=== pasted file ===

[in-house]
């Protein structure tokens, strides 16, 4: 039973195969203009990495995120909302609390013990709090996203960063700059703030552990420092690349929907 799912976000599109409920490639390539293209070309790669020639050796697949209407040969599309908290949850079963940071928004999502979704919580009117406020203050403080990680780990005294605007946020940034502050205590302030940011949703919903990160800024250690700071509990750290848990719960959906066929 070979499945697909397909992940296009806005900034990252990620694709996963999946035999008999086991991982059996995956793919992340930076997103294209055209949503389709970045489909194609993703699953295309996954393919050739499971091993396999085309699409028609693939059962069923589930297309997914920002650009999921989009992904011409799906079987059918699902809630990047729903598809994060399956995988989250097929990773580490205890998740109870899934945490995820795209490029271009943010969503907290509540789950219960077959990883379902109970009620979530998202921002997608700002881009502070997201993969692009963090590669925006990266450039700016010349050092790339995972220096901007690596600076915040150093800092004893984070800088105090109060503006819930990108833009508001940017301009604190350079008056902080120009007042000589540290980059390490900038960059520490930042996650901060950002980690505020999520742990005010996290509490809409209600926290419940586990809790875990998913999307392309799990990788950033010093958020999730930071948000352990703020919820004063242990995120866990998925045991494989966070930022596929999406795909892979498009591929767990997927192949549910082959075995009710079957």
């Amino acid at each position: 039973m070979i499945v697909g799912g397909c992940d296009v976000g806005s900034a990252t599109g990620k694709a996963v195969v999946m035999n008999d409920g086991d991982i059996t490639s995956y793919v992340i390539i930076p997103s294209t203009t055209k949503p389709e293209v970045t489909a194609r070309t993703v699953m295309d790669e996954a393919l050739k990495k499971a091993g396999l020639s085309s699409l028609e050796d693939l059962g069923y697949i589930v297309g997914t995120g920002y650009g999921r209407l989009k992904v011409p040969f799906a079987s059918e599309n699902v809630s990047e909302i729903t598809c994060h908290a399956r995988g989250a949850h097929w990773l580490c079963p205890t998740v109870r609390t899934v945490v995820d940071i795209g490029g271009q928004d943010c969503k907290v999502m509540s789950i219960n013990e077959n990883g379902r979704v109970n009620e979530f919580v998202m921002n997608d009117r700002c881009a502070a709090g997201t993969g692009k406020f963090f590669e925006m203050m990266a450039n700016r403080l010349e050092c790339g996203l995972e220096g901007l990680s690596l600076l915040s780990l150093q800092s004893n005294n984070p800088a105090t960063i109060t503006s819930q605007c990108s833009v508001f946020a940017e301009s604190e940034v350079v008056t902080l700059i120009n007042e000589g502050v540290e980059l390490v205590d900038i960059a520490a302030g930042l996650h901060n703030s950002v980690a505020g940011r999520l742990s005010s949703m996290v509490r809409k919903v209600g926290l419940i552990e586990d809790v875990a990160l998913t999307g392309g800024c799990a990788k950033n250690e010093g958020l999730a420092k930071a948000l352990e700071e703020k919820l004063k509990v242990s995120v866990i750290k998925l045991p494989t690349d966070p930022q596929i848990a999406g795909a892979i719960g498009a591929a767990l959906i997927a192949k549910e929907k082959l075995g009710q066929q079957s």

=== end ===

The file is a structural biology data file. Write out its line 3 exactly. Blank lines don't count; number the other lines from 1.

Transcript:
């Amino acid at each position: 039973m070979i499945v697909g799912g397909c992940d296009v976000g806005s900034a990252t599109g990620k694709a996963v195969v999946m035999n008999d409920g086991d991982i059996t490639s995956y793919v992340i390539i930076p997103s294209t203009t055209k949503p389709e293209v970045t489909a194609r070309t993703v699953m295309d790669e996954a393919l050739k990495k499971a091993g396999l020639s085309s699409l028609e050796d693939l059962g069923y697949i589930v297309g997914t995120g920002y650009g999921r209407l989009k992904v011409p040969f799906a079987s059918e599309n699902v809630s990047e909302i729903t598809c994060h908290a399956r995988g989250a949850h097929w990773l580490c079963p205890t998740v109870r609390t899934v945490v995820d940071i795209g490029g271009q928004d943010c969503k907290v999502m509540s789950i219960n013990e077959n990883g379902r979704v109970n009620e979530f919580v998202m921002n997608d009117r700002c881009a502070a709090g997201t993969g692009k406020f963090f590669e925006m203050m990266a450039n700016r403080l010349e050092c790339g996203l995972e220096g901007l990680s690596l600076l915040s780990l150093q800092s004893n005294n984070p800088a105090t960063i109060t503006s819930q605007c990108s833009v508001f946020a940017e301009s604190e940034v350079v008056t902080l700059i120009n007042e000589g502050v540290e980059l390490v205590d900038i960059a520490a302030g930042l996650h901060n703030s950002v980690a505020g940011r999520l742990s005010s949703m996290v509490r809409k919903v209600g926290l419940i552990e586990d809790v875990a990160l998913t999307g392309g800024c799990a990788k950033n250690e010093g958020l999730a420092k930071a948000l352990e700071e703020k919820l004063k509990v242990s995120v866990i750290k998925l045991p494989t690349d966070p930022q596929i848990a999406g795909a892979i719960g498009a591929a767990l959906i997927a192949k549910e929907k082959l075995g009710q066929q079957s």